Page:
Making decisions about birth after caesarean

Reasons for wanting vaginal birth after caesarean

Women who have had a previous caesarean are likely to think particularly carefully about how they want their next child to be born. They can try a vaginal birth after caesarean (VBAC) or have a repeat caesarean that is planned (sometimes also referred to as an 'elective caesarean'). Not all women will be able to choose between these two ways of giving birth after caesarean - some might have to have another caesarean due to medical reasons. Nonetheless, most women have clear ideas about which way of giving birth they would prefer. We asked women about the main reasons why they wanted to have a VBAC. 

Women's preferences were influenced by a wide range of factors. These included their previous experience of caesarean birth, considerations about having further children, their current family situation and the availability of support, as well as 'gut feelings' and more general ideas on what childbirth ought to be about. Of course, all women wanted to give birth in a way that would be safe for themselves and their baby. Many looked to medical professionals to help them decide which option would be best for them (also see 'Women's experiences of making the decision') 

Many women mentioned a quicker and easier recovery as the main reason why they wanted to attempt vaginal delivery. All the women we spoke to had at least one child to care for already. For many women, having to look after a toddler meant they wanted to avoid an operation that might leave them unable to lift, bend or drive a car for several weeks. A couple of women who had felt very ill after their previous caesarean were particularly keen not to repeat the experience. But a couple of women who had made a very good recovery from their caesarean also felt they might not be so lucky second time round.

A few women were concerned that their children were too young to understand why their mum might have to stay in hospital for a longer period or might not be able to pick them up and give them a cuddle after having another caesarean.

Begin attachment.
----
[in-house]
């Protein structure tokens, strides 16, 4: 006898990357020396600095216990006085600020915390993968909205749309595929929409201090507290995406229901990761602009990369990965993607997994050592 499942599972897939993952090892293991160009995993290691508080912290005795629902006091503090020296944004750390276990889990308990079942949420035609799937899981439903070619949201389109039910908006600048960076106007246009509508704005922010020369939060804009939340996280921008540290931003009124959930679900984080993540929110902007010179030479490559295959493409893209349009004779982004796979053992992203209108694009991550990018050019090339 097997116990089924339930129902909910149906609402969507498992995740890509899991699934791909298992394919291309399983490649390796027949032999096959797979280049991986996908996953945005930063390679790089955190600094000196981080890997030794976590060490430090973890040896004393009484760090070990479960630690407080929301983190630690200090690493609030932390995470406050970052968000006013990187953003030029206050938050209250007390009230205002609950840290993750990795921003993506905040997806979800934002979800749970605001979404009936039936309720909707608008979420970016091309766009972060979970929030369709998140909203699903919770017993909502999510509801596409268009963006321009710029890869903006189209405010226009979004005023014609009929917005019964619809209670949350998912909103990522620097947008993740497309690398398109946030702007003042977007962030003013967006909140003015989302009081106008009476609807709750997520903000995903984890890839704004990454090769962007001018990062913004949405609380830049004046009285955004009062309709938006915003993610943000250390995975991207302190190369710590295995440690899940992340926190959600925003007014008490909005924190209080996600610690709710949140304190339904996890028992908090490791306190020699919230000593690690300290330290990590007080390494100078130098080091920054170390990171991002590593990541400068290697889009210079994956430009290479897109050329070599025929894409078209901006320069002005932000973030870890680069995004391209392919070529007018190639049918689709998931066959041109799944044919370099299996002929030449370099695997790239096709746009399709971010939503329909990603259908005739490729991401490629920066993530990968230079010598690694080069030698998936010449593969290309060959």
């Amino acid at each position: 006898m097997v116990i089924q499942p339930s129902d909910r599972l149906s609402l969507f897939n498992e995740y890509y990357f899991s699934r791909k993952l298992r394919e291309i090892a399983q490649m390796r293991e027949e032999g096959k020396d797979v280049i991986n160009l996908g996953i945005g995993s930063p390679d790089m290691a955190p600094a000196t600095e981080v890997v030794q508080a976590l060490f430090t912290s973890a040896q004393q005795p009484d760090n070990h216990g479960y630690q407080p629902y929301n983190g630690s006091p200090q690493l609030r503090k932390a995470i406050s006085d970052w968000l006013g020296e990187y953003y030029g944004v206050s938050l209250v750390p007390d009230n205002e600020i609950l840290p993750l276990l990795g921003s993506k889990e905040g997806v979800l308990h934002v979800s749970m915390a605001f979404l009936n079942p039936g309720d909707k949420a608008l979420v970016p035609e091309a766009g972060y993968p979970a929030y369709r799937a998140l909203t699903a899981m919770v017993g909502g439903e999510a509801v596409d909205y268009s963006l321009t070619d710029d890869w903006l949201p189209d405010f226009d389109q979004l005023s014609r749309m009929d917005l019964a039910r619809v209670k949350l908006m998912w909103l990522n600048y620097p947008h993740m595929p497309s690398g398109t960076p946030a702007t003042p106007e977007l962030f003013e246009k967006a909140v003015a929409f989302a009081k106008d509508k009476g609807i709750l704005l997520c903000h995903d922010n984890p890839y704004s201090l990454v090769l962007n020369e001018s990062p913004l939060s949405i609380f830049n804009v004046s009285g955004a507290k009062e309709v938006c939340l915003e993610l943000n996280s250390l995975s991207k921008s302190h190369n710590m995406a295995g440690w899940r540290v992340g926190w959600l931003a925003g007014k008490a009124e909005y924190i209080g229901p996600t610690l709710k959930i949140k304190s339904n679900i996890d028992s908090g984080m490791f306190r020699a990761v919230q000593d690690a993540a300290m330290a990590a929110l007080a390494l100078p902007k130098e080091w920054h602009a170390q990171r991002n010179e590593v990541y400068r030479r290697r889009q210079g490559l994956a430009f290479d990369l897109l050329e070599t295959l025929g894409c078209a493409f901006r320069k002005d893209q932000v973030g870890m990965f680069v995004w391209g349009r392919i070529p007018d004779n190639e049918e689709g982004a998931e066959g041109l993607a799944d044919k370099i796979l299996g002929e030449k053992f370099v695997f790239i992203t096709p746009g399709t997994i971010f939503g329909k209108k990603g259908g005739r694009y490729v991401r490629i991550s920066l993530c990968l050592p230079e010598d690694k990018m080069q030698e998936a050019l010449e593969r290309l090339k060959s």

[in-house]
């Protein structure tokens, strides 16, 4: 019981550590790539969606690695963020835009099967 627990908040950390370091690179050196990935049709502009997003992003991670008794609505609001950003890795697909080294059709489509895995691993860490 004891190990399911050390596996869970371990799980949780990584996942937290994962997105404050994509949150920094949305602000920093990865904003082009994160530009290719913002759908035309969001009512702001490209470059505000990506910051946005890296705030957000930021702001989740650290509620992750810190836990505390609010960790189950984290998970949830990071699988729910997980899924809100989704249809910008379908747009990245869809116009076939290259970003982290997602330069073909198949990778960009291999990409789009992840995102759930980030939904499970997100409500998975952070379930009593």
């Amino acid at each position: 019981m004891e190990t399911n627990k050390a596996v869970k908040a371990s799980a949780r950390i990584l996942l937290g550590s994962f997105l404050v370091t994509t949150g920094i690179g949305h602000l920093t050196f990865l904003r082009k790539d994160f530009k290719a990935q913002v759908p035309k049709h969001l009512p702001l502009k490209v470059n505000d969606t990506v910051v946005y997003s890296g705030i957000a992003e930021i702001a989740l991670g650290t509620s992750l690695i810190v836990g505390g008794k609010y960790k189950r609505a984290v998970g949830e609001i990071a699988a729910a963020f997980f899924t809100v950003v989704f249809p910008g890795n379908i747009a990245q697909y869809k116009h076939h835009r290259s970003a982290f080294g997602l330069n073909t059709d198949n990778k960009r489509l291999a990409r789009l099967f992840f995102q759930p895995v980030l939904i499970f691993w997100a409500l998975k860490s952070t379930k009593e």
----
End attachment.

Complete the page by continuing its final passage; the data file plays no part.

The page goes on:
Women's preferences were also influenced by how confident they felt that they would have a vaginal birth this time. One woman who had laboured to eight centimetres dilation with relative ease on her first birth didn't feel frightened to go through labour again. A couple of women who'd considered a repeat caesarean earlier on in their current pregnancy changed their minds towards VBAC after medical professionals had encouraged them that there was no reason why they shouldn't be able to delivery vaginally. As one woman summed up her reasoning, 'if there is no reason not to, then why not try it?'

A couple of women were concerned about whether having a repeat caesarean would affect future pregnancies. They thought that medical professionals would not allow them to attempt vaginal birth after having had two caesareans, and that this would limit the number of further children they could have. They saw attempting a VBAC as a way of keeping their options open. 

While some women mentioned very practical reasons why they would prefer a VBAC, others had much more personal and emotional motivations. A few women who'd been very disappointed with their first birthing experience looked towards their next birth as a chance for 'putting things right'. They wanted to experience the 'sense of achievement' that they had heard other mothers talk about but that they themselves had felt 'robbed of' with their previous birth. 

A few women who had a positive previous experience of caesarean were still very curious and excited to experience 'the natural way' of giving birth. A couple of women who did not have much previous experience of labour and contractions felt slightly nervous. At the same time though, they liked the idea of getting first-hand experience of labour instead of just hearing their friends talk about it without being able to join in. They were looking forward to taking part more knowledgeably in conversations with other mothers when talking about childbirth. A couple of women who had missed out on immediate contact with their baby after their previous birth hoped that giving birth vaginally would make bonding with their new baby more instinctive and immediate. One woman said being more mature than when she had her first child and being in a steady relationship with a supportive partner meant she felt confident to embrace vaginal birth as a 'one in a lifetime experience'. 

Alongside various practical and personal reasons for wanting a vaginal birth, a few women also had a strong sense that vaginal delivery was the 'natural' and 'proper' way to give birth. They expressed this by saying things like 'the way your body is designed to do it' or 'the way that God intended it'. They felt that opting for a planned caesarean in the absence of medical necessity was the wrong thing to do. One woman had considered a caesarean for the convenience of giving birth in time to attend her sister's wedding, but abandoned the idea because she felt it was not right.

 

Last reviewed April 2015.

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